Professor of Bioengineering and Mechanical Engineering
Keywords: mechanics, materials
Research Areas: tissue biomechanics, biomaterial science, fatigue and fracture micromechanisms, orthopedic polymers for total joint replacement, cardiovascular biomaterials, synthetic cartilage, acrylic bone cements, tribology of diamond and DLCs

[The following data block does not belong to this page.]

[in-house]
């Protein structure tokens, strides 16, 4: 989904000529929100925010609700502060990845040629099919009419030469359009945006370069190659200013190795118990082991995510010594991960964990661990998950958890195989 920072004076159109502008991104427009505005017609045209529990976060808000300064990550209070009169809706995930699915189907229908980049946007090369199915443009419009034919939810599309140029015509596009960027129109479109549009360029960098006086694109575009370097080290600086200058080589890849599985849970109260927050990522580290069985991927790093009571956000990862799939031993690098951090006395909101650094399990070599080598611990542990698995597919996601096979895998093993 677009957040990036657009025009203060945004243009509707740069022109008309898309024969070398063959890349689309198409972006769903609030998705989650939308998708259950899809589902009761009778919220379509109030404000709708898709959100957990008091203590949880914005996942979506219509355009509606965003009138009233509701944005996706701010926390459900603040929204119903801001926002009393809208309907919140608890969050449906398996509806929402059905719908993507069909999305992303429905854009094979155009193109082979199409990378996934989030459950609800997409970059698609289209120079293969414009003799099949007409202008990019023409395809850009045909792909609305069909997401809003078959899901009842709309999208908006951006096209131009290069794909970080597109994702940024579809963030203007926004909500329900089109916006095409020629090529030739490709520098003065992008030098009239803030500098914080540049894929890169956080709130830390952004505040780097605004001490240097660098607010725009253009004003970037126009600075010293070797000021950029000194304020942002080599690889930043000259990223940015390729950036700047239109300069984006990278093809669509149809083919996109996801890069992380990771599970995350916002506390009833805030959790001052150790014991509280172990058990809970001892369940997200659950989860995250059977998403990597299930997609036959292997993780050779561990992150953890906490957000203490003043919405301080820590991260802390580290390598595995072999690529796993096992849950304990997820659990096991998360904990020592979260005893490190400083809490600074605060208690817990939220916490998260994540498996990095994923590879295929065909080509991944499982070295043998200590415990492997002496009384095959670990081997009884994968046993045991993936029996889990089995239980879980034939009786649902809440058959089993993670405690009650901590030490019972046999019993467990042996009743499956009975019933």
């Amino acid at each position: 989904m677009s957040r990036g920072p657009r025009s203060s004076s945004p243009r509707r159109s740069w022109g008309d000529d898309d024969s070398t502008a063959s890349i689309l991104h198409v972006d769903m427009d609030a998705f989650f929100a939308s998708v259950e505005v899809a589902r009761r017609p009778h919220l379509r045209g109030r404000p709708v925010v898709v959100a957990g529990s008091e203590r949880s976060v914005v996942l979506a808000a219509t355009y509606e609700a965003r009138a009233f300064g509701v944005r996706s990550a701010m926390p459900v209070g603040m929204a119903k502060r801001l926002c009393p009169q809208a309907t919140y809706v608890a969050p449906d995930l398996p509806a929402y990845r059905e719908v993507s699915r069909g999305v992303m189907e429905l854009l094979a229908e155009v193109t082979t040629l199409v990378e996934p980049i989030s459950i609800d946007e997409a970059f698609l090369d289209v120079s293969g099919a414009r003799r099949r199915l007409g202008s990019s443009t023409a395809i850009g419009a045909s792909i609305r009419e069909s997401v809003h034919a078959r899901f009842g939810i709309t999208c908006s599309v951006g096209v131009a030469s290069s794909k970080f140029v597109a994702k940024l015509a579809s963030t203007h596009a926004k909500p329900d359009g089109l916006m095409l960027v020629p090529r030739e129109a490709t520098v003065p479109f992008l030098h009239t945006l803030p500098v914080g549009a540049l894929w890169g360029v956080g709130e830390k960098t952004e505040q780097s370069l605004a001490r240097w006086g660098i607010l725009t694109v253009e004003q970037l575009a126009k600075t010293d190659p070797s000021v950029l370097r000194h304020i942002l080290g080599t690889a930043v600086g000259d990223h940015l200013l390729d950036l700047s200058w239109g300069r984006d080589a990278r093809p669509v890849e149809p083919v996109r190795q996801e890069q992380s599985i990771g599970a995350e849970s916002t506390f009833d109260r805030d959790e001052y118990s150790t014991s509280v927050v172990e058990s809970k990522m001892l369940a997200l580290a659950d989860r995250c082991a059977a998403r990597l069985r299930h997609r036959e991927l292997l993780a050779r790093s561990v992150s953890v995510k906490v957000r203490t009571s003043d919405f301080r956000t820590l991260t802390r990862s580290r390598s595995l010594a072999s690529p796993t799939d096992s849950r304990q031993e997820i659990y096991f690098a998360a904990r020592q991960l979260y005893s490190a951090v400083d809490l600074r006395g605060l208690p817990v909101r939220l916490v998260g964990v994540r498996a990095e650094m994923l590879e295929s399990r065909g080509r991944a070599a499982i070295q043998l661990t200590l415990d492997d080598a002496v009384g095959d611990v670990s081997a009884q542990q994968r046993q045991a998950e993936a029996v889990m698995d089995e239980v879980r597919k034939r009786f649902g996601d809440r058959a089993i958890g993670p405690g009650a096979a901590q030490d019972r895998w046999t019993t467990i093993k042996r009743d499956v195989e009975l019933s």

Research is focused on structure-property relationships in orthopedic tissues, biomaterials and medical polymers. Current projects include the assessment of fatigue fracture mechanisms and tribological performance of orthopedic biomaterials, as well as characterization of orthopedic tissues and associated devices. Surface modifications using plasma chemistry are used to optimize polymers for medical applications. Attention is focused on wear, fatigue and multiaxial loading. Retrievals of orthopedic implants are characterized to model in vivo degradation and physiological loading. Biomechanical characterization of structural tissues is performed to assess clinical treatments and to develop constitutive relationships. Laboratory techniques for structural characterization include SEM, TEM, FEM, SAXS, USAXS, XPS, DSC, GPC, FTIR, AFM, confocal microscopy, wear testing, fatigue testing, fracture mechanics analysis, and nanoindentation. Research has been supported by NIH, NSF, ONR, DARPA, OREF and industry. Pedagogical experience includes curriculum development in mechanical engineering and bioengineering. Teaching includes freshman seminars; undergraduate courses on Mechanical Behavior and Processing of Materials, Structural Aspects of Biomaterials, and Principles of Bioengineering; graduate courses on Fracture Mechanics, Mechanical Behavior of Materials, and Polymer Engineering.